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Old 04-02-2009, 07:42   #16
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I bought some little tool sets on sale at Harbor Freight for about $12 each. They had metric and SAE sockets, screwdrivers, spark plug socket and various other tools. These were well received. Fishing tackle is also good. This was in the Carribean. I don't know much about the South Pacific.
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Old 04-02-2009, 11:59   #17
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Just one more thought about taking goods into a place and giving them away. What happens to the poor old trader whose buisness has just been crashed because a rally of 100 well meaning cruisers has been to the islands ahead of him on his route?

Is it breeding a welfare society?

Is it fair on a community to receive when the next one without the nice anchorage goes without?

Which kid gets the present? The most needy? Or the fastest to get to your boat? The friendliest? The islands little entrepenur whose going to on-sell it?

Maybe its like the sand. We should just leave transient footprints?

Is giving really screwing with their economics?

If you give 50 exercise books does the teacher stop the class and introduce you? Does that waste the kids education time more than the donation is worth?
Mark - FWIW I think it depends on your cruising plans. If you are going to drop hook in the remotest of areas, notebooks and things like that may be appreciated. Especially if you plan to stay a while. If you are following the path more trodden, the places you anchor will not need charity. They will simply need your business.

Don't forget Indonesia is predominantly muslim and conservative and anything you plan to give away should be appropriate.

We trade a lot with fisherman. They appreciate good quality rice in exchange for fish. Japense and Thai rice is of better quality than a lot of the local stuff.

Most popular anchorages in Indonesia will be full of people selling all kinds of stuff at very inflated prices.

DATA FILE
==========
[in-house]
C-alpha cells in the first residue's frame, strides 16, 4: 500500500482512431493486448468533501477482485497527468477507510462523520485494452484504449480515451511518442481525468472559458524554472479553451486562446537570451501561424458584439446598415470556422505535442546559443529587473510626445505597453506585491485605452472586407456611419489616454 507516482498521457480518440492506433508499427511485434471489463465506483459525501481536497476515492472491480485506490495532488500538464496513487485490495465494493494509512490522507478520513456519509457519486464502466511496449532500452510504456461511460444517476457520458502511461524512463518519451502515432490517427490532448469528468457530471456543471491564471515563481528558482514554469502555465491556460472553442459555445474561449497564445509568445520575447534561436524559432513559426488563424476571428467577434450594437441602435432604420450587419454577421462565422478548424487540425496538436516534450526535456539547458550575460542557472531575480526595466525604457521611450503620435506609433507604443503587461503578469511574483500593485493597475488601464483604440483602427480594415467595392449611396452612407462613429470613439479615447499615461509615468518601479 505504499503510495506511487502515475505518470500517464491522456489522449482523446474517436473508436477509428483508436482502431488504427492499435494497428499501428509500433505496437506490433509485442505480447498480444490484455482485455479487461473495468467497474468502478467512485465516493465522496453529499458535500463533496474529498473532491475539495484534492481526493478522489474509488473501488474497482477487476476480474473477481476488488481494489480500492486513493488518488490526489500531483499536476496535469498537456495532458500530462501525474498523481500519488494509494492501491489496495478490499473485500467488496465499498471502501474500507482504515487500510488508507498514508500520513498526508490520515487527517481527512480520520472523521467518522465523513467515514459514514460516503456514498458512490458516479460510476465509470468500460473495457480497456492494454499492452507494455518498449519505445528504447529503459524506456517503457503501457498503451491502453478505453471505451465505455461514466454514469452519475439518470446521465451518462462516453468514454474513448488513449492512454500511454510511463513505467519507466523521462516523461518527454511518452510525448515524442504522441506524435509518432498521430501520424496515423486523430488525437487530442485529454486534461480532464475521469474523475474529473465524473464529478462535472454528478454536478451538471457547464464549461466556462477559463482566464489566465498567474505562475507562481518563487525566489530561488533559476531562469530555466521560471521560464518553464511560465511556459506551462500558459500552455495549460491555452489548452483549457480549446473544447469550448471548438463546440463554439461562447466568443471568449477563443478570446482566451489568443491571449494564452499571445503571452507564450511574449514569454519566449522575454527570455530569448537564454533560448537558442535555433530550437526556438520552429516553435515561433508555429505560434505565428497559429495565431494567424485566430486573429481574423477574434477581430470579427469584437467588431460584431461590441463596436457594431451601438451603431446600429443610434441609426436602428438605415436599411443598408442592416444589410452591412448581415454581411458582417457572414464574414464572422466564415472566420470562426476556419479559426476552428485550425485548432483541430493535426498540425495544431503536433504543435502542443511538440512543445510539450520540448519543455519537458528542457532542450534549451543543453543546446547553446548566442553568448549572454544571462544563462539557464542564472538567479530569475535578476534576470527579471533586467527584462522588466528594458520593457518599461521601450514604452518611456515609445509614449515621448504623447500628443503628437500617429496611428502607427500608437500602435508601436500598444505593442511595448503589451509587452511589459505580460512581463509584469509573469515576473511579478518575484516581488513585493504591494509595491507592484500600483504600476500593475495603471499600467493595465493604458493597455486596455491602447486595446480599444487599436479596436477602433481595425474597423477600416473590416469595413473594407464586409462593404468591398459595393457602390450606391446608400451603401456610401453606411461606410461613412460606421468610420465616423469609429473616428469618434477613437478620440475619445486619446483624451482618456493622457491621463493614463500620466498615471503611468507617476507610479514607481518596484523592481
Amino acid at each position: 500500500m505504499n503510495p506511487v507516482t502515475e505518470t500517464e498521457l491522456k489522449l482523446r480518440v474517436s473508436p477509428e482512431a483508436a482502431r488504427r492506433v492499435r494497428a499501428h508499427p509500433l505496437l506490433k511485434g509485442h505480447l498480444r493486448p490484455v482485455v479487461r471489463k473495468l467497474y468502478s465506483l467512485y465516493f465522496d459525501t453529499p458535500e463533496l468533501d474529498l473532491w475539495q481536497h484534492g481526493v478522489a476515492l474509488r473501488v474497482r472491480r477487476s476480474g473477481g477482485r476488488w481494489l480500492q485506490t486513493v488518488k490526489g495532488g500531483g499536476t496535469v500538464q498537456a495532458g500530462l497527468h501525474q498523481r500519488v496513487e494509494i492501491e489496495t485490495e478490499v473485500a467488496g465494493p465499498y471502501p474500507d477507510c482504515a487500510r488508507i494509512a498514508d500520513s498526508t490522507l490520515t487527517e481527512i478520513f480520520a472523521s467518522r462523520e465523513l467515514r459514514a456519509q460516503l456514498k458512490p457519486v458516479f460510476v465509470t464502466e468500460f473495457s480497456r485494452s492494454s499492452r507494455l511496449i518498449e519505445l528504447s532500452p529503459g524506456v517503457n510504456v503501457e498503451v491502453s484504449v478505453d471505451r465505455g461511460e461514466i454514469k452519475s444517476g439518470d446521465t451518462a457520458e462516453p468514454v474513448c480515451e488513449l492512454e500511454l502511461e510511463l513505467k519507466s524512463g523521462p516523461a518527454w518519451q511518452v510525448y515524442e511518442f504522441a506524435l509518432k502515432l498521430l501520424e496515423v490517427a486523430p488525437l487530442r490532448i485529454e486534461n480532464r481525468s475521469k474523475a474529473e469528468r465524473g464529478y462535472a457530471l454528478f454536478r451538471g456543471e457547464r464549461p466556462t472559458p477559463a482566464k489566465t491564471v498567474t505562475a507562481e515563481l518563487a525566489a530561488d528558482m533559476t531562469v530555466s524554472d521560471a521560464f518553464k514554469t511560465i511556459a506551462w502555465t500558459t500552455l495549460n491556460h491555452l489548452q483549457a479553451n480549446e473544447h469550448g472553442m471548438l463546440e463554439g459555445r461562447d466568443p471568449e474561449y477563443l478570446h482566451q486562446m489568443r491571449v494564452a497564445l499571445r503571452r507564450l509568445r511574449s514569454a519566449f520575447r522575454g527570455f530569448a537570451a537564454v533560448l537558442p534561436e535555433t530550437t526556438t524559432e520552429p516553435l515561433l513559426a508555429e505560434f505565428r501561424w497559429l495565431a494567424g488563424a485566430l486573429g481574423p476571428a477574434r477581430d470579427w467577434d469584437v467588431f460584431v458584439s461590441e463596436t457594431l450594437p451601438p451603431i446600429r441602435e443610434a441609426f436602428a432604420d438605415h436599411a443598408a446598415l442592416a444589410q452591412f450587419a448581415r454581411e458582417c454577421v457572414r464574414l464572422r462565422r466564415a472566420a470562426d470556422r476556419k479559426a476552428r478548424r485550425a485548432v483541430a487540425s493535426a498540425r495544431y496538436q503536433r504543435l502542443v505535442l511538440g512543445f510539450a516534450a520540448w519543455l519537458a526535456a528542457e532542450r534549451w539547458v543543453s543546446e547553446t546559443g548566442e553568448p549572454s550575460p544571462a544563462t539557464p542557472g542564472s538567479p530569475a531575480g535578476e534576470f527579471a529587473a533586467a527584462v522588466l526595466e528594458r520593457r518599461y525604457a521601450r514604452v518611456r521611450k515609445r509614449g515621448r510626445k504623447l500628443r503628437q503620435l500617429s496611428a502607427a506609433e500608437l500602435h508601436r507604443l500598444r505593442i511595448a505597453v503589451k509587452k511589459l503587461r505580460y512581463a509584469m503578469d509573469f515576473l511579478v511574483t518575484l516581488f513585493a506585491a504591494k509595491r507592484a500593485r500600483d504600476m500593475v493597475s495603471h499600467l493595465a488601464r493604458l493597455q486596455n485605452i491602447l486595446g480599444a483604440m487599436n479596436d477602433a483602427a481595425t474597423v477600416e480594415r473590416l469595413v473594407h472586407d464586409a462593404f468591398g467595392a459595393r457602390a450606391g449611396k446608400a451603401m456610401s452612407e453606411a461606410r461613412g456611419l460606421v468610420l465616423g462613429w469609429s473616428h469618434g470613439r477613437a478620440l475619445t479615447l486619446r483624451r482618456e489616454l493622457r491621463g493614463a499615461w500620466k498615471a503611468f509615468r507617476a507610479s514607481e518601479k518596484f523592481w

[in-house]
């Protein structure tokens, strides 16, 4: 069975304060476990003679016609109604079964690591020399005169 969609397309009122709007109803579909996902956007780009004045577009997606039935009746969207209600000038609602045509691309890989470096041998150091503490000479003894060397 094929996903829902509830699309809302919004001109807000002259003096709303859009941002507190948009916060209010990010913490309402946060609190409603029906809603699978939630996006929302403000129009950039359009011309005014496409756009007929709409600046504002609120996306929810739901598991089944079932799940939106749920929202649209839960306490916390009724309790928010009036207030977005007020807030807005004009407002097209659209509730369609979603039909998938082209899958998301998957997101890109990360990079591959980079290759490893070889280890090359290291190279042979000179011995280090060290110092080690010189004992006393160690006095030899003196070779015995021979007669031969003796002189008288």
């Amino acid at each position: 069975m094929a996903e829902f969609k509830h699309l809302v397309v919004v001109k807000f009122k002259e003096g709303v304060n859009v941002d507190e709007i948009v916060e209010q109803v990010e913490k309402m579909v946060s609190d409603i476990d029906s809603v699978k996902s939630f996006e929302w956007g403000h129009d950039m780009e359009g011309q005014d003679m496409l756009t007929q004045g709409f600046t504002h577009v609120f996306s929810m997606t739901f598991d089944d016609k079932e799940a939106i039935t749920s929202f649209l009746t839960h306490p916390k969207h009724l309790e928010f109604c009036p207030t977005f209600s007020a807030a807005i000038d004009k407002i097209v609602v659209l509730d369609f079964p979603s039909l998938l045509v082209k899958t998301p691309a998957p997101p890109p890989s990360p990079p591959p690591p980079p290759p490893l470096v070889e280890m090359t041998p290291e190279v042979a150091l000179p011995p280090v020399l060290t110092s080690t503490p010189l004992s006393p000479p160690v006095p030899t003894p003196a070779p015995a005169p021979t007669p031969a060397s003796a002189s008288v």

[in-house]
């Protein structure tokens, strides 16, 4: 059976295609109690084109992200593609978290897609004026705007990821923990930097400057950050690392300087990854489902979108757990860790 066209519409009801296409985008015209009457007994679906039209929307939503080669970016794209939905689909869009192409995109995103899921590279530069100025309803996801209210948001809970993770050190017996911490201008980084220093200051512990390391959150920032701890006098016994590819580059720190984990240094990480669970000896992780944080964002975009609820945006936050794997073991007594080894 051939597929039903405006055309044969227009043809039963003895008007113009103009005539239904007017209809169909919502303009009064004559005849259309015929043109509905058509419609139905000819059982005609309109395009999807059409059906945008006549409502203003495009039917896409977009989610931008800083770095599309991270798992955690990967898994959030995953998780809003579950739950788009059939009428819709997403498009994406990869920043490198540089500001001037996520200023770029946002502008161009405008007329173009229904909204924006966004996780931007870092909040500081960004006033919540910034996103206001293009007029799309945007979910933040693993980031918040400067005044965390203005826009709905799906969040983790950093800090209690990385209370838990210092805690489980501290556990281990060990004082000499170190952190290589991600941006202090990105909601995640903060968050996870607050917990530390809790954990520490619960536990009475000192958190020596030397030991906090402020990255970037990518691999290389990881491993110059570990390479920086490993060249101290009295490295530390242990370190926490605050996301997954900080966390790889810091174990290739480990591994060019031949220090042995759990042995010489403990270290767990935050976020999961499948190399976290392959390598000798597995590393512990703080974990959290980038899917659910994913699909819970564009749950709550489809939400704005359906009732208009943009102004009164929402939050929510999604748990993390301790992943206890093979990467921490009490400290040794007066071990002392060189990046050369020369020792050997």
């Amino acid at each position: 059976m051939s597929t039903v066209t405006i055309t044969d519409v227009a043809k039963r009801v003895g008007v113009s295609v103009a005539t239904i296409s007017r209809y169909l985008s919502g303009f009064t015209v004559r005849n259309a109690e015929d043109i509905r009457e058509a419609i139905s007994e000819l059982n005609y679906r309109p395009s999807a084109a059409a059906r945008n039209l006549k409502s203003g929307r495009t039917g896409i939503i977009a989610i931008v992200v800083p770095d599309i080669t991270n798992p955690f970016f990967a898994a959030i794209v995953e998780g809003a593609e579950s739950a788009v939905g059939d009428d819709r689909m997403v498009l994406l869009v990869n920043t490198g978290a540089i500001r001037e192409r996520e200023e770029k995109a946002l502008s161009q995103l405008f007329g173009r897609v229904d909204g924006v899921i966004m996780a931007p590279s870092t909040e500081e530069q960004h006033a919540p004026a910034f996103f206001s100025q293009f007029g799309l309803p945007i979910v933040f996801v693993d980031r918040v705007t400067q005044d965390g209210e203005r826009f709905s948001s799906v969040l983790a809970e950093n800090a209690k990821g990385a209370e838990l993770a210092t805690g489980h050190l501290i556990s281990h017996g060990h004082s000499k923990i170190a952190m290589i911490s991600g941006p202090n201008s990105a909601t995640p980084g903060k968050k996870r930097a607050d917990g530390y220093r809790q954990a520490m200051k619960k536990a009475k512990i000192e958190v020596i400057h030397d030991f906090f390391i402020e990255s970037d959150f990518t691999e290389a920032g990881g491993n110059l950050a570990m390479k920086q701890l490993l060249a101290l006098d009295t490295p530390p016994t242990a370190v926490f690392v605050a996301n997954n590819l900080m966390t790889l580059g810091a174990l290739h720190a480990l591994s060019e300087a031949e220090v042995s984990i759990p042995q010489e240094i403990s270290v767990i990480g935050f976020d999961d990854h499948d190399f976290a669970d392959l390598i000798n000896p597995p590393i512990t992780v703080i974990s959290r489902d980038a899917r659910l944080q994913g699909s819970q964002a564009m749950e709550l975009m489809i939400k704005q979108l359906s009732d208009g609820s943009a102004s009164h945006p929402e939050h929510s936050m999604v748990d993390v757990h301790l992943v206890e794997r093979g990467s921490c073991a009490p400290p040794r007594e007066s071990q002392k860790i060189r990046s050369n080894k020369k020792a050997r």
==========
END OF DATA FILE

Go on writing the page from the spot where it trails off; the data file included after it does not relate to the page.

You also have the advantage of buying in more popular anchorages in Indonesia and giving away or selling in the more remote places. We were in Indonesia over Christmas and you can buy t-shirts all day long for about 2-3 USD. Lesson books? Almost free. Ballpoint pens and crayons? Forget about it. Buying that stuff in Oz for transport to Indonesia is a dumb idea.

I ahve been living in Asia almost 30 years and have had very little cause to give charity to anyone. Street kids and stuff I might give some coins or chewing gum but that's about it.

I have friends who have cruised more remote pacific islands and that can be different. But same drill. I wouldn't buy in Oz to give away in Oceana. Buy in asia where it's cheap.
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Old 04-02-2009, 13:32   #18
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Cigarettes worked great in the Sea of Cortez mexico, but that was 1986.... I once traded a pack of cigarettes to a shrimp boat for about a 2 gal bucket of large prawns in an isolated anchorage. I did the same thing though with about 3/4 of a loaf of fresh baked bannana bread also.....
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Old 04-02-2009, 13:33   #19
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Pencils and paper were good also (for the kids) in remote areas.
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Old 04-02-2009, 13:40   #20
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Hello:
What things have you taken with you as you cruised to give to local people? What things other than money did you wish that you had more of so that you could give it away? I have heard of people taking T shirts and cigaretts but are these the best things to give away?
Thank you.
Pacific Ocean and South China sea? Mmmmm. Not been there by boat (yet?)....but spent a fair bit of time over the years in mainland South East Asia with people of various economic backgrounds. Not to say my experiances are right, just how they have been for me.........

Not a big one for giving anything But as already said being nice goes a long way